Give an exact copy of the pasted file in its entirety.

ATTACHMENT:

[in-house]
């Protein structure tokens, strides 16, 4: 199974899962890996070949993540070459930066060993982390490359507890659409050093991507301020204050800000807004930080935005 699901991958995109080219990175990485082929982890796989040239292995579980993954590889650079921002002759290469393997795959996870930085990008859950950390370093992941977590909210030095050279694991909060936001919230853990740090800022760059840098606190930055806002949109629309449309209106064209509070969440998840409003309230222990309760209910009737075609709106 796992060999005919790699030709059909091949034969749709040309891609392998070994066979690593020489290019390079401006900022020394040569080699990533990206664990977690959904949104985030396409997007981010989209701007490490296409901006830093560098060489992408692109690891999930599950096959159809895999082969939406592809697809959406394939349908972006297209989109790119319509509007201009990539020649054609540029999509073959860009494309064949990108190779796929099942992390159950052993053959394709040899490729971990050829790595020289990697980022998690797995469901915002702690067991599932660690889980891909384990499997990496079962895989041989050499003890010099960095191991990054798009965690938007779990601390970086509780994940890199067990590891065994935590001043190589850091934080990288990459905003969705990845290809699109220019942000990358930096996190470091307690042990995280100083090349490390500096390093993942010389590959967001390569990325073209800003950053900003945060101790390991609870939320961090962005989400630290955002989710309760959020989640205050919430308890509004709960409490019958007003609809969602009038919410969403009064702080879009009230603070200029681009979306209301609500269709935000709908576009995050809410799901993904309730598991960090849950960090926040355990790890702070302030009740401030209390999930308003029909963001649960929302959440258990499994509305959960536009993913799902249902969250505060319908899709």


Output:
[in-house]
């Protein structure tokens, strides 16, 4: 199974899962890996070949993540070459930066060993982390490359507890659409050093991507301020204050800000807004930080935005 699901991958995109080219990175990485082929982890796989040239292995579980993954590889650079921002002759290469393997795959996870930085990008859950950390370093992941977590909210030095050279694991909060936001919230853990740090800022760059840098606190930055806002949109629309449309209106064209509070969440998840409003309230222990309760209910009737075609709106 796992060999005919790699030709059909091949034969749709040309891609392998070994066979690593020489290019390079401006900022020394040569080699990533990206664990977690959904949104985030396409997007981010989209701007490490296409901006830093560098060489992408692109690891999930599950096959159809895999082969939406592809697809959406394939349908972006297209989109790119319509509007201009990539020649054609540029999509073959860009494309064949990108190779796929099942992390159950052993053959394709040899490729971990050829790595020289990697980022998690797995469901915002702690067991599932660690889980891909384990499997990496079962895989041989050499003890010099960095191991990054798009965690938007779990601390970086509780994940890199067990590891065994935590001043190589850091934080990288990459905003969705990845290809699109220019942000990358930096996190470091307690042990995280100083090349490390500096390093993942010389590959967001390569990325073209800003950053900003945060101790390991609870939320961090962005989400630290955002989710309760959020989640205050919430308890509004709960409490019958007003609809969602009038919410969403009064702080879009009230603070200029681009979306209301609500269709935000709908576009995050809410799901993904309730598991960090849950960090926040355990790890702070302030009740401030209390999930308003029909963001649960929302959440258990499994509305959960536009993913799902249902969250505060319908899709």